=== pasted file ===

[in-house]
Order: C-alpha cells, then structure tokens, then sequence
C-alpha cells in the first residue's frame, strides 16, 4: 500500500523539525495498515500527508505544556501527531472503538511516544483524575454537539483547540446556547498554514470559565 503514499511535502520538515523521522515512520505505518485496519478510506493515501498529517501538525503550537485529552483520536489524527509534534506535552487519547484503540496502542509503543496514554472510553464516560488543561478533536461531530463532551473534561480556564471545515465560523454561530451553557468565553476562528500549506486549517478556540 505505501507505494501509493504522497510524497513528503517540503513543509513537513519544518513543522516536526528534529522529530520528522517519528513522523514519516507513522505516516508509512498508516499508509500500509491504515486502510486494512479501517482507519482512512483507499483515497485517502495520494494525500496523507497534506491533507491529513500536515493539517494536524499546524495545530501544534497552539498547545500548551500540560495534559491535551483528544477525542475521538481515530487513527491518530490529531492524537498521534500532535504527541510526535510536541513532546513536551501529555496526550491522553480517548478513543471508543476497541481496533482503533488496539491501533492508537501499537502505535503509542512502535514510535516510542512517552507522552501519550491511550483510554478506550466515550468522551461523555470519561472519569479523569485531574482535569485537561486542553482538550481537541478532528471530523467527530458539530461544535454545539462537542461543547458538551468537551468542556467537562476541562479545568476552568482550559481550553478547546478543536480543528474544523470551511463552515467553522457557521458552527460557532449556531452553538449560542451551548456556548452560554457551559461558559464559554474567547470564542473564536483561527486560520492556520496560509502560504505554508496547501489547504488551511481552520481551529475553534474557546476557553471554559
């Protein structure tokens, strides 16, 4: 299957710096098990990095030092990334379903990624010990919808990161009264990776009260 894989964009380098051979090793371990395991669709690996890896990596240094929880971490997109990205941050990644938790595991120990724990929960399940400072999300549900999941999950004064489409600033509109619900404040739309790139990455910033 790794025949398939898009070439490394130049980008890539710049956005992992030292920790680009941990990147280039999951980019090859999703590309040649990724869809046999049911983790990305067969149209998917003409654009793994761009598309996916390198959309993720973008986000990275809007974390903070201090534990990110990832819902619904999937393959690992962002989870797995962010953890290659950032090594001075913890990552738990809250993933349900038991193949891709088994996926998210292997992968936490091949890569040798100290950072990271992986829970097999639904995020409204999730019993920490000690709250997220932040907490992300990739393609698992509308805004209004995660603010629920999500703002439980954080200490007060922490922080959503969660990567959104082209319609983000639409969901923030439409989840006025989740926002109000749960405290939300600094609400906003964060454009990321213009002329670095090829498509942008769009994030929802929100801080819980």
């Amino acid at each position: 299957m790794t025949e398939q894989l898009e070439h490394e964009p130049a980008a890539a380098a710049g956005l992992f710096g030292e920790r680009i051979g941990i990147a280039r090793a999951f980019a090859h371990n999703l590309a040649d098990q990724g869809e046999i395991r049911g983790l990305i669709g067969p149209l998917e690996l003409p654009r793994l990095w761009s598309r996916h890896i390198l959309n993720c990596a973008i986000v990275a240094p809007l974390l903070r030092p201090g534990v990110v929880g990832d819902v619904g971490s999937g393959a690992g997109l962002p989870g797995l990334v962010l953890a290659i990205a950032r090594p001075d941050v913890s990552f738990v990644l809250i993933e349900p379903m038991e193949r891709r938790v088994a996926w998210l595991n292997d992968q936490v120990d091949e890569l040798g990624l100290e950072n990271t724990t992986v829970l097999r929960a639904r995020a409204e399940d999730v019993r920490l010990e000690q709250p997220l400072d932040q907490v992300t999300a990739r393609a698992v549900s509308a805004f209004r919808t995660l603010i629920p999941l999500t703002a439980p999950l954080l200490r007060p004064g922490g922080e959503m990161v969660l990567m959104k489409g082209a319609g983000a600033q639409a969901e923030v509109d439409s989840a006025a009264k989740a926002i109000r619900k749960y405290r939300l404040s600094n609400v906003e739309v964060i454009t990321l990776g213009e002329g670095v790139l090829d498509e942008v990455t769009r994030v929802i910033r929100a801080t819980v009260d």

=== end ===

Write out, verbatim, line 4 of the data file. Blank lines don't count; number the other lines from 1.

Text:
């Protein structure tokens, strides 16, 4: 299957710096098990990095030092990334379903990624010990919808990161009264990776009260 894989964009380098051979090793371990395991669709690996890896990596240094929880971490997109990205941050990644938790595991120990724990929960399940400072999300549900999941999950004064489409600033509109619900404040739309790139990455910033 790794025949398939898009070439490394130049980008890539710049956005992992030292920790680009941990990147280039999951980019090859999703590309040649990724869809046999049911983790990305067969149209998917003409654009793994761009598309996916390198959309993720973008986000990275809007974390903070201090534990990110990832819902619904999937393959690992962002989870797995962010953890290659950032090594001075913890990552738990809250993933349900038991193949891709088994996926998210292997992968936490091949890569040798100290950072990271992986829970097999639904995020409204999730019993920490000690709250997220932040907490992300990739393609698992509308805004209004995660603010629920999500703002439980954080200490007060922490922080959503969660990567959104082209319609983000639409969901923030439409989840006025989740926002109000749960405290939300600094609400906003964060454009990321213009002329670095090829498509942008769009994030929802929100801080819980």